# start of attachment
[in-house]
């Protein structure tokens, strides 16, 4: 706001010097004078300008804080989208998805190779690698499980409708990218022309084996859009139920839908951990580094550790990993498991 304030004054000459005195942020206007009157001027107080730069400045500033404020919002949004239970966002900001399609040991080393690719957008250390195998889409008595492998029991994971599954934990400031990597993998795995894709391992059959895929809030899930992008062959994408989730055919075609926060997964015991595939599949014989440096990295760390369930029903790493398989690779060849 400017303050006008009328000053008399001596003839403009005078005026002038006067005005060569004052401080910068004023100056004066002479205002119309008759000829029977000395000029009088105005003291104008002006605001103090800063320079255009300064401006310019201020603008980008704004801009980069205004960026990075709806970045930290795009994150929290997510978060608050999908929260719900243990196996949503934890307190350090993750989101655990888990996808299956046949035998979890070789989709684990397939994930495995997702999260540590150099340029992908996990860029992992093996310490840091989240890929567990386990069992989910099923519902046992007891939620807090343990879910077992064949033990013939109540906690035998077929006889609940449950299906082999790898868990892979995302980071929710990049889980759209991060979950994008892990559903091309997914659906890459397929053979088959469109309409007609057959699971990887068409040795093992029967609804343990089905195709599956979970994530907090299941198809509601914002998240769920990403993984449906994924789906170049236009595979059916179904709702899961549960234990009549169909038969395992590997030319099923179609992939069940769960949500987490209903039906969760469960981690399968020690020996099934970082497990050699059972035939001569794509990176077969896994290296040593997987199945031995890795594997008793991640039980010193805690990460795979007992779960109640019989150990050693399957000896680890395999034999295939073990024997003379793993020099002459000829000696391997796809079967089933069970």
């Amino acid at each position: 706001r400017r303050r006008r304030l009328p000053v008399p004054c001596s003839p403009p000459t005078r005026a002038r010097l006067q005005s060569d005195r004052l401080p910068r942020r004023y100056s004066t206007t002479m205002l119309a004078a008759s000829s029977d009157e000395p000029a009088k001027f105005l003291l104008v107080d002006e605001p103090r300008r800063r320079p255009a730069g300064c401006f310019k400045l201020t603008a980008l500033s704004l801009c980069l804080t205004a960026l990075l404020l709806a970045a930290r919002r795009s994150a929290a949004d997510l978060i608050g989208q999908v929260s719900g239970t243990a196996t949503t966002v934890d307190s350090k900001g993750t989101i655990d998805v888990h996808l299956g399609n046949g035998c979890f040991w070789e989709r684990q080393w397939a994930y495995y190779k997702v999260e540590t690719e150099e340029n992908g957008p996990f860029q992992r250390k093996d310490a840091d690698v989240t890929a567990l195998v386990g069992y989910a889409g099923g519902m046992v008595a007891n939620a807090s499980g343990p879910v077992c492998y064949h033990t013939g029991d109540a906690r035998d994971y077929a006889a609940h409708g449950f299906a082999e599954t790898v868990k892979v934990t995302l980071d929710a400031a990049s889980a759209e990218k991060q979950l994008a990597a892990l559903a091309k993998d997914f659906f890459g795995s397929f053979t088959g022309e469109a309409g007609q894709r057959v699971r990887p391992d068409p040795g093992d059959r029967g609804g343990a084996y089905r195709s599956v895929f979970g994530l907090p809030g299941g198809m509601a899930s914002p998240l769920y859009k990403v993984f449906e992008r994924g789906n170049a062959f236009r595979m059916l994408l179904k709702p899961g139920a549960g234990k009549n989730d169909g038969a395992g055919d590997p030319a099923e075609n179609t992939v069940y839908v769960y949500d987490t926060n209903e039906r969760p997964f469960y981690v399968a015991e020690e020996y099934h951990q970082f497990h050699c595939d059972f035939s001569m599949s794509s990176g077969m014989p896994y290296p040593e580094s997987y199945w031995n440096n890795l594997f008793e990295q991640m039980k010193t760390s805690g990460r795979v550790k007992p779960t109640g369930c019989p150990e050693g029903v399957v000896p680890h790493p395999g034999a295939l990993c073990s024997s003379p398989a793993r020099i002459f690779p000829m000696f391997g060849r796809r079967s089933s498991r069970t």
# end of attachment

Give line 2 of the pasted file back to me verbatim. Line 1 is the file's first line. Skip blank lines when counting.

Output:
């Protein structure tokens, strides 16, 4: 706001010097004078300008804080989208998805190779690698499980409708990218022309084996859009139920839908951990580094550790990993498991 304030004054000459005195942020206007009157001027107080730069400045500033404020919002949004239970966002900001399609040991080393690719957008250390195998889409008595492998029991994971599954934990400031990597993998795995894709391992059959895929809030899930992008062959994408989730055919075609926060997964015991595939599949014989440096990295760390369930029903790493398989690779060849 400017303050006008009328000053008399001596003839403009005078005026002038006067005005060569004052401080910068004023100056004066002479205002119309008759000829029977000395000029009088105005003291104008002006605001103090800063320079255009300064401006310019201020603008980008704004801009980069205004960026990075709806970045930290795009994150929290997510978060608050999908929260719900243990196996949503934890307190350090993750989101655990888990996808299956046949035998979890070789989709684990397939994930495995997702999260540590150099340029992908996990860029992992093996310490840091989240890929567990386990069992989910099923519902046992007891939620807090343990879910077992064949033990013939109540906690035998077929006889609940449950299906082999790898868990892979995302980071929710990049889980759209991060979950994008892990559903091309997914659906890459397929053979088959469109309409007609057959699971990887068409040795093992029967609804343990089905195709599956979970994530907090299941198809509601914002998240769920990403993984449906994924789906170049236009595979059916179904709702899961549960234990009549169909038969395992590997030319099923179609992939069940769960949500987490209903039906969760469960981690399968020690020996099934970082497990050699059972035939001569794509990176077969896994290296040593997987199945031995890795594997008793991640039980010193805690990460795979007992779960109640019989150990050693399957000896680890395999034999295939073990024997003379793993020099002459000829000696391997796809079967089933069970």